New Year’s Resolution


My sister and her seven kids came in this summer for the first time in five years. It was actually the first time we had met my youngest nephew who is 3. They came in for my son’s wedding. We decided that if they were already going to come in, a huge treat in and of itself, they might as well make a real trip out of it and stay for a good amount of time. So, we did just that. They came in for almost a month. We were all so excited. What a treat. What a blessing!

We could not wait for the great arrival day to come and marked each day as the date grew closer. Finally it happened. We all piled into Ben Gurion arrival gate (thank G-d corona restrictions are a thing of the past and we were able to wait for them inside the arrival gate as we used to). My parents, my sister, my cousin, some of my kids, some of the cousins kids and of course the dog all waited anxiously watching each person exit that most exciting of doors.

And then wow! The screaming and jumping and hugging and happiness and love that we all felt at that moment when they came out. I know I cried — I do get emotional like that sometimes. Somehow, and I am not sure how, we figured out who was going to take which kids in which car and how we were going to get an additional eight people, three duffel bags and a double stroller to Modiin.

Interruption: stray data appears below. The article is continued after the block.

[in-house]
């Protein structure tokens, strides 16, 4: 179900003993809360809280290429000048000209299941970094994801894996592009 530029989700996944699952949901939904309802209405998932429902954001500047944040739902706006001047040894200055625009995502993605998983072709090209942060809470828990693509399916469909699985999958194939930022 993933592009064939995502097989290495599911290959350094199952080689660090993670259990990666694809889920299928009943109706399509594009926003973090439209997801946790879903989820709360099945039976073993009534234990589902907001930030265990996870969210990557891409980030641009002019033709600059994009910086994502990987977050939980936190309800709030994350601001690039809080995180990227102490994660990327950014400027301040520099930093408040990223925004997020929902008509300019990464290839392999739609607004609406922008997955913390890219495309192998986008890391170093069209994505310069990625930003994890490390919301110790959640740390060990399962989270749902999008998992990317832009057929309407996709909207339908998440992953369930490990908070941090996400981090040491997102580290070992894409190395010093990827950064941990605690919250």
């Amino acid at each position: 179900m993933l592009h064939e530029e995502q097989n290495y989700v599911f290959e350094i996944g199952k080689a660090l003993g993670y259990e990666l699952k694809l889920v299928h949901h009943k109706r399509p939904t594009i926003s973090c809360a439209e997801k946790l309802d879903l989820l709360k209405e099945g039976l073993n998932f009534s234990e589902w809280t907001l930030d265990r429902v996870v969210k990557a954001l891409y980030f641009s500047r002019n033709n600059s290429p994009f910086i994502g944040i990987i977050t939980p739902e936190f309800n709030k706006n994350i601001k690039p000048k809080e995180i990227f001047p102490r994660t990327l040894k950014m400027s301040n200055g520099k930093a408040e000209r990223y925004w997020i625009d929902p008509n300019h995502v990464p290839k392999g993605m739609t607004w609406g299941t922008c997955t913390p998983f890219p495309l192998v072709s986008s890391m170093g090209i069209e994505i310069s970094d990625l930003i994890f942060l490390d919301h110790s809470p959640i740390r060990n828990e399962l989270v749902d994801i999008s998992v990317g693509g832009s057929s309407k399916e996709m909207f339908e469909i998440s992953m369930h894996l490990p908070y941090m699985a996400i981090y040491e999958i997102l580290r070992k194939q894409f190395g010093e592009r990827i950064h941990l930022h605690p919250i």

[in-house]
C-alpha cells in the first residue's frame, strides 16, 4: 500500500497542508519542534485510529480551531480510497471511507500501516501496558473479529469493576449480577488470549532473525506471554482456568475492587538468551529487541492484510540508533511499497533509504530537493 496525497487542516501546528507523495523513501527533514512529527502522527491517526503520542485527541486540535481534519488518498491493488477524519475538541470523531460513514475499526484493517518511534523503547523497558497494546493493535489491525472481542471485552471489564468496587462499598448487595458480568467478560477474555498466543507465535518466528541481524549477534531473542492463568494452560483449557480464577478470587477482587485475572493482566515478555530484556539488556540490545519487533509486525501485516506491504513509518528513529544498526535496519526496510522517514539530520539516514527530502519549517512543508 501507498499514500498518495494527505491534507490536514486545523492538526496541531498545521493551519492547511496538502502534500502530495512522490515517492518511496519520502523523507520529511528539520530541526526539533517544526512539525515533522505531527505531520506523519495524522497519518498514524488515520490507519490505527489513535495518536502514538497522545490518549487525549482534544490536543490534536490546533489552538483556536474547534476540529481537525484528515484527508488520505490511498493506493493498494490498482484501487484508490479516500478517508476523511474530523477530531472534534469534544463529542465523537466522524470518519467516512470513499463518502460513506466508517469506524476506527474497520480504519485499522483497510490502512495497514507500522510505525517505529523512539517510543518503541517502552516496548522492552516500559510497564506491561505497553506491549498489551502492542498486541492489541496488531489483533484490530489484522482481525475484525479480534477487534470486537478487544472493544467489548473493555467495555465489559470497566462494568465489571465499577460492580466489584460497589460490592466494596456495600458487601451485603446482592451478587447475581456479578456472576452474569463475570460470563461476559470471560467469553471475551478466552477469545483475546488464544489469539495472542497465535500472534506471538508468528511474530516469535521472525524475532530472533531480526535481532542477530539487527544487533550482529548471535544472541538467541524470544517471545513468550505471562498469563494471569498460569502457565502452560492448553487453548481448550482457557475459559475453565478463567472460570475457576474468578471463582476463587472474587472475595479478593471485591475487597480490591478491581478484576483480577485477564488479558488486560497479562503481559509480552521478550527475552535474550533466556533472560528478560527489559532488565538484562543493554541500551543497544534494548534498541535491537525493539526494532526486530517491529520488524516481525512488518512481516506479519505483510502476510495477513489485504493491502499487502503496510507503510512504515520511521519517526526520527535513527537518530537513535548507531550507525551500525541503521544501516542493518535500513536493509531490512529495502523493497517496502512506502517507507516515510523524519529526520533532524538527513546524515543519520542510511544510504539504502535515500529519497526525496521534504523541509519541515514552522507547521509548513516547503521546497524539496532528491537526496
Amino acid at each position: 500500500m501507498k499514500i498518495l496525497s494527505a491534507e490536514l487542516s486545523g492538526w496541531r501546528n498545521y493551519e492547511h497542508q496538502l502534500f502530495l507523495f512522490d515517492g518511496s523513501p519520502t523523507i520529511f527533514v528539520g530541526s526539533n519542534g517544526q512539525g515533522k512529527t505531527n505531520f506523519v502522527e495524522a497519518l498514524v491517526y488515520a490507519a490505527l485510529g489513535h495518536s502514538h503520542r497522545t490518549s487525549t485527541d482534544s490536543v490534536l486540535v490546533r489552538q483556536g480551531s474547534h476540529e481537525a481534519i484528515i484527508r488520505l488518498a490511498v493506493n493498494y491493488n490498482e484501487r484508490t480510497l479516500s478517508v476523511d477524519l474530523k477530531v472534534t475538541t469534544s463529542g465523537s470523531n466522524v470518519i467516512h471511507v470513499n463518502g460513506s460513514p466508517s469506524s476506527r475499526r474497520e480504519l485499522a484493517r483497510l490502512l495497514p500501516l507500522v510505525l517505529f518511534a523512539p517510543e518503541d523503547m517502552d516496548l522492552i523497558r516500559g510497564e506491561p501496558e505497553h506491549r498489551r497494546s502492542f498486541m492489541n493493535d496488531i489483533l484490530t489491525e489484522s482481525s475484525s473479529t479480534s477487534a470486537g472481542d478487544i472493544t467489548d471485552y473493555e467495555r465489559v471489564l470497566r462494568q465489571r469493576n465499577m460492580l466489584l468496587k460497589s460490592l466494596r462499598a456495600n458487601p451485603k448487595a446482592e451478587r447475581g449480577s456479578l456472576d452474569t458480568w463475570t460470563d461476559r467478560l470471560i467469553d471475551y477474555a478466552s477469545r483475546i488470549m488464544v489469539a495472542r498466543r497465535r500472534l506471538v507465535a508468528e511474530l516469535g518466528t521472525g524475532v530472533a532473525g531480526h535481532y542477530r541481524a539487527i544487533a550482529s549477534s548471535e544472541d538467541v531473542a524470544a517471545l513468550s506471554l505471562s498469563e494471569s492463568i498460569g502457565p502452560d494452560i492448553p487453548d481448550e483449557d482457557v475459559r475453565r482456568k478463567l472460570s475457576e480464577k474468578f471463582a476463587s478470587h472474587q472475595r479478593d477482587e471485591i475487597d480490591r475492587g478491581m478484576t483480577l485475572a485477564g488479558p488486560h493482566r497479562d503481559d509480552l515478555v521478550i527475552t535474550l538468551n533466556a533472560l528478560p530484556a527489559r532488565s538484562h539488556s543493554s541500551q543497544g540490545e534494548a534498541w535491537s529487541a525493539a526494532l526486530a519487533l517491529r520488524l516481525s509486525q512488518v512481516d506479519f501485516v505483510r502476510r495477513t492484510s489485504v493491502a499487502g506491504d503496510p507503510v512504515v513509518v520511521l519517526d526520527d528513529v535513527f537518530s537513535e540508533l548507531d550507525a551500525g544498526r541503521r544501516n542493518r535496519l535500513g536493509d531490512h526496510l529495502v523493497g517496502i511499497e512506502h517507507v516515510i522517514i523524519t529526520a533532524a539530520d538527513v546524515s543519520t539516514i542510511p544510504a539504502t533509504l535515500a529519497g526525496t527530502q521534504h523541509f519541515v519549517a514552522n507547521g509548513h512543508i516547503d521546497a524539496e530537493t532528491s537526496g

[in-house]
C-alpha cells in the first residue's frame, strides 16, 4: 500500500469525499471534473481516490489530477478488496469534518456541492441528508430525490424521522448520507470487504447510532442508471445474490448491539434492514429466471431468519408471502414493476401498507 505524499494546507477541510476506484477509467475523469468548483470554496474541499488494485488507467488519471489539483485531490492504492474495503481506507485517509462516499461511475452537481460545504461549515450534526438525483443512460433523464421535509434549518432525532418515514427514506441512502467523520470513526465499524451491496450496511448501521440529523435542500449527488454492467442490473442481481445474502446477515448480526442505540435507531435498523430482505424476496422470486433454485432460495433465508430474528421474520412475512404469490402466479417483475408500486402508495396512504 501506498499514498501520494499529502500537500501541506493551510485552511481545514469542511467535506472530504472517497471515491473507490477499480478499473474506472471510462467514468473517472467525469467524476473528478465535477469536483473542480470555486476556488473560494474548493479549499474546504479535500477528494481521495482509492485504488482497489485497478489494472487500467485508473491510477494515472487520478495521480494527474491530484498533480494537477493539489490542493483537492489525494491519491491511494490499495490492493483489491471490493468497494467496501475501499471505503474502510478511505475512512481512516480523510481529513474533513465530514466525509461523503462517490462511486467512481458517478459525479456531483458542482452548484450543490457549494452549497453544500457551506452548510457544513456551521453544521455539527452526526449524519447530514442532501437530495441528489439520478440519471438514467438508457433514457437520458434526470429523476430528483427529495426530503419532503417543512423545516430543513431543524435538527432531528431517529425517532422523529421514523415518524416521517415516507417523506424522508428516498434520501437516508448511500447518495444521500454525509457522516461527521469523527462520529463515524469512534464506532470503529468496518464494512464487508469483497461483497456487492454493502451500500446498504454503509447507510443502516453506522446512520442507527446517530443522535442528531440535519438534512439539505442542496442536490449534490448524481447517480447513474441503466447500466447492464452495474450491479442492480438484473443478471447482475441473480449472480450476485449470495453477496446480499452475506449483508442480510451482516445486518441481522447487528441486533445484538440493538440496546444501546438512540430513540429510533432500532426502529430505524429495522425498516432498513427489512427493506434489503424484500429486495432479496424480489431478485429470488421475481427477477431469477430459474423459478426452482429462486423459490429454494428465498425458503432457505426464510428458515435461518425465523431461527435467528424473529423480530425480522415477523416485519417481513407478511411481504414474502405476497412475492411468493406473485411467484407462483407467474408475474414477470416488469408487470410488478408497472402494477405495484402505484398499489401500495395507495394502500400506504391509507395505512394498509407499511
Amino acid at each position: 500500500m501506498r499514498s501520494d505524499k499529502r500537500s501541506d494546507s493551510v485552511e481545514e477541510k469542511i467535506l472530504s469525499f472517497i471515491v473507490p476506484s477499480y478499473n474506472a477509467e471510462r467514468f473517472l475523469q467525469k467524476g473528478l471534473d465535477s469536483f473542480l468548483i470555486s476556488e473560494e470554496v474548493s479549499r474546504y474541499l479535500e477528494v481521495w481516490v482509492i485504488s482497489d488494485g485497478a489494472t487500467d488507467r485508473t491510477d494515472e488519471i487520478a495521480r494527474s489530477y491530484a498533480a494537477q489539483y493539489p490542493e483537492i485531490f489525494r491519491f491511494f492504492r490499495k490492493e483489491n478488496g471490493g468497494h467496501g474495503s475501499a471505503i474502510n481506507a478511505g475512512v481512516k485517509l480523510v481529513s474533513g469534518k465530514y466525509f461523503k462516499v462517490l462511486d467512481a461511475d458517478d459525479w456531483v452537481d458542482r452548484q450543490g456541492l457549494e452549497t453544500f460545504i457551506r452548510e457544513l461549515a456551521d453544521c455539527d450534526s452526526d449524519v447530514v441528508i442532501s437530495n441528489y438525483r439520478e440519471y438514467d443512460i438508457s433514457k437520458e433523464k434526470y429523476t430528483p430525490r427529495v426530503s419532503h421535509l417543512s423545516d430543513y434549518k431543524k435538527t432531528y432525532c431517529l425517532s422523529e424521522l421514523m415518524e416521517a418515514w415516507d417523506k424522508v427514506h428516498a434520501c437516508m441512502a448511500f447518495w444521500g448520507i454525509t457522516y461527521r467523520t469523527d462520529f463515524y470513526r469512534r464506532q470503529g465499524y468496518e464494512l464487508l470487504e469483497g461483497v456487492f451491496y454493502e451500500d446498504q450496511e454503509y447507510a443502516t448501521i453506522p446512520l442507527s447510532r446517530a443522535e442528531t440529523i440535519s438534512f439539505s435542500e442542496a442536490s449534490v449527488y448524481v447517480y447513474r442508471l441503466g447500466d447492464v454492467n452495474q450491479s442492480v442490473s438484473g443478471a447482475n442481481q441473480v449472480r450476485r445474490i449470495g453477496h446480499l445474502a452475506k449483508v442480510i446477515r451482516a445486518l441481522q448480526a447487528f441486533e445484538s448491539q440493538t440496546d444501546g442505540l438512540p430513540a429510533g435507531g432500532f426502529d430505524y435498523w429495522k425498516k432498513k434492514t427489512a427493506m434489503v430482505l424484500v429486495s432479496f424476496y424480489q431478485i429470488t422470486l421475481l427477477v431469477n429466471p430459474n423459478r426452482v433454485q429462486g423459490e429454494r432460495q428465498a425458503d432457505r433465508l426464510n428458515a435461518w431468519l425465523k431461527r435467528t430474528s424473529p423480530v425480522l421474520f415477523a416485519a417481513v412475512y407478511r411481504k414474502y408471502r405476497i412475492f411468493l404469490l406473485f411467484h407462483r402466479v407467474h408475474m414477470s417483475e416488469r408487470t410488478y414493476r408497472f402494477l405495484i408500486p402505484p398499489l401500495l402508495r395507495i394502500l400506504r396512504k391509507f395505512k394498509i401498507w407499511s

Mind you, it was about 11 p.m. at this point. We unloaded at my house. The house was now fuller by about 16 people. Once we cleared out all citizens of Israel who had homes to go to, we remained just myself, my husband and some of our kids, plus my sister and her kids. My husband went out to get pizza, yes, it was one in the morning, yes, that’s ok, and I went with my sister to the house she was going to be staying in for the first two weeks of the vacation. (Thank you to our most wonderful and generous neighbors). Eating and setting up we did not get to bed until after two. But it was fine. I was energized by adrenaline, excitement and love. I can do this, I thought. I can handle the craziness that life is going to be for the next four weeks.